Management

The management of AF will depend on the extent of the lesions and also the temperament of the dog. Many dogs with AF are so painful they will not tolerate topical medication, which can be useful in many of the milder cases that do not have extensive sinus formation.

Prior to the use of immunomodulating drugs, AF was principally managed surgically. The rationale behind this was to remove or destroy the epithelial lining of the tracts and where necessary perform anal sacculectomy. Surgical interventions include surgical excision, cryosurgery, chemical cautery and laser therapy and in some cases in the past tail amputation has been performed.

The rate of resolution of AF after surgery ranges from as high as 97% to as low as 48%. However, side-effects after surgical therapy may include anal stenosis and faecal incontinence which when severe can lead to the euthanasia of patients.

More recent studies looking at medical therapy of AF using immunomodulating and immunosuppressive drugs together with hygiene measures and dietary change has led to a good resolution of AF in many cases without these adverse effects. Current wisdom suggests that where surgical therapy is deemed necessary and is performed after medical therapy, the success rate is much higher.

Dietary therapy has been shown to be useful particularly where the dog has a history of colitis. Diets should be formulated on an individual basis so that a novel protein and carbohydrate source should be fed. The alternative to this is to use one of the many excellent hydrolysed diets that are available commercially. Where the dog has signs of dyschezia, stool softeners may also help make the dog more comfortable.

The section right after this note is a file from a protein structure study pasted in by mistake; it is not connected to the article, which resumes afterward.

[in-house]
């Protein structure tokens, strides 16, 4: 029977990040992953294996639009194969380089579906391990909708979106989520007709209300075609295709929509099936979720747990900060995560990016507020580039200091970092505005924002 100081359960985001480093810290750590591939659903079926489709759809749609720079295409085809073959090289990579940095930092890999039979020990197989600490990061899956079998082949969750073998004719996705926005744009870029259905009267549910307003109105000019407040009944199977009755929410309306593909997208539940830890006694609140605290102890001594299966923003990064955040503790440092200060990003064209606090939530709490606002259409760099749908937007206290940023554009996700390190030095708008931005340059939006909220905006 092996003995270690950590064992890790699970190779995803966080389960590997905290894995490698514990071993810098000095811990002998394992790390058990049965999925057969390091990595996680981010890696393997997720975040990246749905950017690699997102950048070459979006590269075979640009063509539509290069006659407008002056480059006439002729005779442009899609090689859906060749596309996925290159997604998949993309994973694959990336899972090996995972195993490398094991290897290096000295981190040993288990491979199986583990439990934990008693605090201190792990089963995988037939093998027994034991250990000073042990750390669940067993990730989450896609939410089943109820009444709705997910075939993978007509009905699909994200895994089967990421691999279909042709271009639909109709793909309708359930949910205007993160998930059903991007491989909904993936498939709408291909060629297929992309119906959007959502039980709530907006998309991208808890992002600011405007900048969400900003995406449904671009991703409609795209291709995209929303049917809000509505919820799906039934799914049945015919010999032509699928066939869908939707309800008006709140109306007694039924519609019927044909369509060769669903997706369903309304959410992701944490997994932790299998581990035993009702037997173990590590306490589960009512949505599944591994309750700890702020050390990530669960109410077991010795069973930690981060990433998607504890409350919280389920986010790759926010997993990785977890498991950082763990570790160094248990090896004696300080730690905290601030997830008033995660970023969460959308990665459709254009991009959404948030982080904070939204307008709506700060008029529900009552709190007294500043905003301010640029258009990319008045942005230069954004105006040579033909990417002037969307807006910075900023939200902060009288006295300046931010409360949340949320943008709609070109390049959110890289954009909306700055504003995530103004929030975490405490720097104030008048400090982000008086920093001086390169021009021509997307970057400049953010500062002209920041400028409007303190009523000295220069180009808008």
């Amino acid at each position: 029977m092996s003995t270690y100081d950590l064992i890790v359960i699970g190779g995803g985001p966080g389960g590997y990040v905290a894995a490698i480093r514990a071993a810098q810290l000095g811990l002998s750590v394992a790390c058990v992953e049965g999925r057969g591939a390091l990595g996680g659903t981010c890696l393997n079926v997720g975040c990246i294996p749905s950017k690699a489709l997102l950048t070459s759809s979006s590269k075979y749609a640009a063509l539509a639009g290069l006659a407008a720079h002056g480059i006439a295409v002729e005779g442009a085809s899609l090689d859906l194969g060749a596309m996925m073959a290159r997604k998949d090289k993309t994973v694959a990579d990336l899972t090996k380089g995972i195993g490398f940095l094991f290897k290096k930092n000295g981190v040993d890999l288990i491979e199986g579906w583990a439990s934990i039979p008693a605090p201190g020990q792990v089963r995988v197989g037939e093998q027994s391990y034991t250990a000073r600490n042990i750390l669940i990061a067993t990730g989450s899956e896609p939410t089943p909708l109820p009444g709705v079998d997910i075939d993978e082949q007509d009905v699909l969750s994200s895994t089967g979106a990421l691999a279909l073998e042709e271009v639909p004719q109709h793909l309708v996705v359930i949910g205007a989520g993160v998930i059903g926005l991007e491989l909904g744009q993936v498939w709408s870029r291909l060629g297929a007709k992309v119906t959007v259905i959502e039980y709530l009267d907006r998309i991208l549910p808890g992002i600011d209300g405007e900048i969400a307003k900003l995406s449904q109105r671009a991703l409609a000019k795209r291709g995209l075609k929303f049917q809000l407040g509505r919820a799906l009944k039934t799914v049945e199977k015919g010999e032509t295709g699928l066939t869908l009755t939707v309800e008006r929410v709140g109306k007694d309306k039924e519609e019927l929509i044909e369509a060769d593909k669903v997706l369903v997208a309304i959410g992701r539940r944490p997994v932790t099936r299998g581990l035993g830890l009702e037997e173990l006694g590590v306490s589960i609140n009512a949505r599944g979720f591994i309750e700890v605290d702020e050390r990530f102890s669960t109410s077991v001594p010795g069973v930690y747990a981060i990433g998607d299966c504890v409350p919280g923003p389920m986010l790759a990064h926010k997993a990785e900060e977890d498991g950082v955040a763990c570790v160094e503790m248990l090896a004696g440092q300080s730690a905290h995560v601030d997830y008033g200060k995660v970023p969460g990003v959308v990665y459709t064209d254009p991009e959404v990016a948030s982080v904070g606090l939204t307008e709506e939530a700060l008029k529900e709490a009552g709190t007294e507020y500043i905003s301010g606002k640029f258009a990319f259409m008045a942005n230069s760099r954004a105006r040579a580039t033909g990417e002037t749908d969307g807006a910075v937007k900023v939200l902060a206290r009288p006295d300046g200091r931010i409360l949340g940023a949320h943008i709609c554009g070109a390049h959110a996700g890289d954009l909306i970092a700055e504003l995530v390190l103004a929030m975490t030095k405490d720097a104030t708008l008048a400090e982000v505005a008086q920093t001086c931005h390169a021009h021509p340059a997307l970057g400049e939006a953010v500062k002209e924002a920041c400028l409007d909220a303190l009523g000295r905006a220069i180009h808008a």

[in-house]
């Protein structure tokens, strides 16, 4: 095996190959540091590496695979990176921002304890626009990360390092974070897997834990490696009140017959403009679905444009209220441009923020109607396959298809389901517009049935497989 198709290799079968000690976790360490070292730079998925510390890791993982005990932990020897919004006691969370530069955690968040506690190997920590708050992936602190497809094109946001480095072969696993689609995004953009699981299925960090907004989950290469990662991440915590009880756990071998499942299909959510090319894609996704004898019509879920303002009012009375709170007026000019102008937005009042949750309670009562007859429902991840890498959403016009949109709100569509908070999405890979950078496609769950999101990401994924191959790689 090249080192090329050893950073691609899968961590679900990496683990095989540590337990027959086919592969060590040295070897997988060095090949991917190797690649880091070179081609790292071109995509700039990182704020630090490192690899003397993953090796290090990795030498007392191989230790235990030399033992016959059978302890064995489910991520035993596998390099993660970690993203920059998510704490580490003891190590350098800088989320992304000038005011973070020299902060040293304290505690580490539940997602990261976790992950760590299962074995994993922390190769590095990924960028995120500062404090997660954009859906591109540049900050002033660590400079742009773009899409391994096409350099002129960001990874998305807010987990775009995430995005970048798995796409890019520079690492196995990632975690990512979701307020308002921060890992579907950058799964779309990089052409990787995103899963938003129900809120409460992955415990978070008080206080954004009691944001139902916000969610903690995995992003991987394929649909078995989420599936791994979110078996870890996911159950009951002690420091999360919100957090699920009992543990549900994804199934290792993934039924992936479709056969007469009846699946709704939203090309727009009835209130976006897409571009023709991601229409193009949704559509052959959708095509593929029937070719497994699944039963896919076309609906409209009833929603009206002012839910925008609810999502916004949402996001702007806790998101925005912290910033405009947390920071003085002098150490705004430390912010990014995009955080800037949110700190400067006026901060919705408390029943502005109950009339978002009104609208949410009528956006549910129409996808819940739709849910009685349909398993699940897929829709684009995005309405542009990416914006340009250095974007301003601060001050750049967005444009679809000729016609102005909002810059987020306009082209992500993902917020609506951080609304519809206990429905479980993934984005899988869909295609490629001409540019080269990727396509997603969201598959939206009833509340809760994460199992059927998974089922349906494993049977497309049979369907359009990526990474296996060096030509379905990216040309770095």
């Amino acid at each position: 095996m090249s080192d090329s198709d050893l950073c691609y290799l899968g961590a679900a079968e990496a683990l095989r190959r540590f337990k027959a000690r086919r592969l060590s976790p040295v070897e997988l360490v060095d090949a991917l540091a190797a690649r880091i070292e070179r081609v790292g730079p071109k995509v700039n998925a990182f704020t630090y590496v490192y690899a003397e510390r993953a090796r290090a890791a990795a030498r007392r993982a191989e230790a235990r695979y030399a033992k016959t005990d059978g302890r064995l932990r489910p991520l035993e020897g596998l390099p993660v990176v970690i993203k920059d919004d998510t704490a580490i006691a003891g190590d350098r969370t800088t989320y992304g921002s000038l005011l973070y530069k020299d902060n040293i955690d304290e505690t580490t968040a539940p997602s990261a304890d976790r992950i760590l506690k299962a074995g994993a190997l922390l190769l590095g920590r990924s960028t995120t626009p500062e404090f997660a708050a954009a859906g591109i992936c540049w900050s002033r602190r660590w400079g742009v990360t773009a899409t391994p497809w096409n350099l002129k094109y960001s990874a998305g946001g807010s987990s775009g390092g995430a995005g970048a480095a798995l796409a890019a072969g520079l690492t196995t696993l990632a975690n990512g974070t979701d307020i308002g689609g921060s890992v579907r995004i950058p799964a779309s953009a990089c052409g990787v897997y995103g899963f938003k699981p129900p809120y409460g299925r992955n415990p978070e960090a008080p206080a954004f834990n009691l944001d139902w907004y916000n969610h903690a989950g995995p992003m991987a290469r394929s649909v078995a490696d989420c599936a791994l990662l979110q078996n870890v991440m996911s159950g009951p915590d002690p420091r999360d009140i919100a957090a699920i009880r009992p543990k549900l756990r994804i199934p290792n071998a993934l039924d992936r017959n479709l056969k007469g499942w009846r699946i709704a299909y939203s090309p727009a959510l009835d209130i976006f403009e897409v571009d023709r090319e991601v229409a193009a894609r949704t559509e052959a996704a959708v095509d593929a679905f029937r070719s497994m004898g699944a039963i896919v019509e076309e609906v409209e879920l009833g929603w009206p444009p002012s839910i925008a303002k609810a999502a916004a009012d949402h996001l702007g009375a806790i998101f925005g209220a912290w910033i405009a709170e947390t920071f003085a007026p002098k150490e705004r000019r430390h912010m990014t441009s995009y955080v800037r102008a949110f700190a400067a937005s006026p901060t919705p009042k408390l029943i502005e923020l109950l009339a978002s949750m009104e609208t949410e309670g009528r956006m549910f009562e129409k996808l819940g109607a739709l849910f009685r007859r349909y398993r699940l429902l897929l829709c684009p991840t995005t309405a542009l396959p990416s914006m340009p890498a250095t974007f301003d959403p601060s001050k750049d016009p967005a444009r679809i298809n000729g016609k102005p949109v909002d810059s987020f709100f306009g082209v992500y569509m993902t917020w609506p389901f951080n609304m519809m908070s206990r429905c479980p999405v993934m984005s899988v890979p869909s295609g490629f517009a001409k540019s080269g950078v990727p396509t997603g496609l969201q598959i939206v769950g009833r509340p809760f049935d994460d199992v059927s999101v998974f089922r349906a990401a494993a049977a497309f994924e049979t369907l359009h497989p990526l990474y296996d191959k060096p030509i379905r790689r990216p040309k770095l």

Hygiene therapy should include antibiotics prescribed on the basis of culture and sensitivity together with topical treatment of the area if the dog will tolerate it. Clipping and cleaning the area is important to prevent faecal soiling.

The author’s choice for topical therapy, once the dog will tolerate it, is a chlorhexidine-based shampoo which is gentle and works well even if there is a purulent haemorrhagic exudate present.

Immunosuppressive/ immunomodulating drugs include systemic therapy with glucocorticoids with or without azathioprine and/or metronidazole; ciclosporine with or without ketoconazole or itraconazole; azathioprine with metronidazole or sulphasalazine. Topical drugs that may be used include glucocorticoids or tacrolimus.

Induction therapy